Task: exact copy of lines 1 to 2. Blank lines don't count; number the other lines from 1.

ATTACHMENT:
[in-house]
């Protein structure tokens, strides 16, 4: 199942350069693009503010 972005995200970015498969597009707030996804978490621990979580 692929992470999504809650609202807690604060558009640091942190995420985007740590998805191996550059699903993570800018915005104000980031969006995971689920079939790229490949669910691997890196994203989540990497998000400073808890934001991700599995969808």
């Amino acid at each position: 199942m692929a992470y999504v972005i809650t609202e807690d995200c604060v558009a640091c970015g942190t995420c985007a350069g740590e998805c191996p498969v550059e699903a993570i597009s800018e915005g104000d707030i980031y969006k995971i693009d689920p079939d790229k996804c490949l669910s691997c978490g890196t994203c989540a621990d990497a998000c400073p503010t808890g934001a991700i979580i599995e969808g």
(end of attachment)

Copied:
[in-house]
């Protein structure tokens, strides 16, 4: 199942350069693009503010 972005995200970015498969597009707030996804978490621990979580 692929992470999504809650609202807690604060558009640091942190995420985007740590998805191996550059699903993570800018915005104000980031969006995971689920079939790229490949669910691997890196994203989540990497998000400073808890934001991700599995969808």